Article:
Marja-Liisa Olthuis interviewed by Tove Skutnabb-Kangas
This short narrative is based on an email exchange where Marja-Liisa Olthuis, the Linguapax 2020 award winner replied to questions that I (TSK) sent to her in October 2020. I have summarised some of her answers; in others I have my questions and Marja-Liisa’s answers.
Marja-Liisa Olthuis (MLO) was born in Ivalo in 1967. Her childhood home was bilingual. Her parents and grandparents spoke Aanaar Saami (AS) among themselves, but they spoke Finnish to the children, as many Saami did, thinking it would save the children from the difficulties and racism that they themselves had experienced. Marja-Liisa learned the language listening to the family. She had a period of some ten years when she did not speak AS herself, but she took the language back through her studies and later in life. At the university in Oulu she initially majored in North Saami. At that point she did not give much thought to Aanaar Saami, nor did anybody else. AS did not seem to have any future, and there were no jobs for which knowledge of it could be used. ML chose to do a degree in Finnish, with North Saami as her minor subject, and received an MA in Finnish.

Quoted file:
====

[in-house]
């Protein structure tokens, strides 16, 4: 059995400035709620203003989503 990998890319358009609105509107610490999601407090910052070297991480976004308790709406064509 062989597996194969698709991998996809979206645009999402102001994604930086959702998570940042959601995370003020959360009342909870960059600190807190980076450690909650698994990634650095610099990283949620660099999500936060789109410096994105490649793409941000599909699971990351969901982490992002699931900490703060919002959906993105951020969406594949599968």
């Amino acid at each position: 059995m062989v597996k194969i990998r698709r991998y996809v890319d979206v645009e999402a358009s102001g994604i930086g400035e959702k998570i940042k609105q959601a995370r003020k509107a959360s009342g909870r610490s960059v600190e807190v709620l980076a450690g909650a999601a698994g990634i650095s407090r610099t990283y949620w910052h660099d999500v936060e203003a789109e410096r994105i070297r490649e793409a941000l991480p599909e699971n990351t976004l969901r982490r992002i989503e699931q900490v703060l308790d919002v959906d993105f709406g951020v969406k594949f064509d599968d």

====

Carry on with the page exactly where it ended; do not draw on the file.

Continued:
Her future husband, who is Dutch, was completing his studies and had an internship at Kemira in Oulu. That’s how they met. Later, ML became a university lector in Finnish in the Netherlands.
When a language nest in Aanaar Saami started in Inari/Aanaar (where the family often spent some time), it felt natural for ML to start using AS also as the home language; the change did not involve any big drama. ML’s husband speaks Dutch to their two daughters but he also understand everyday discussions in AS. ML speaks only AS to the children. Initially it was difficult, but she thought that the support from the language nest extends beyond the location itself; also people far from the language nest have been encouraged to use the minority language elsewhere. Their first daughter using AS was generous and forgiving, and a good teacher. And the daughters do not seem to suffer any language traumas.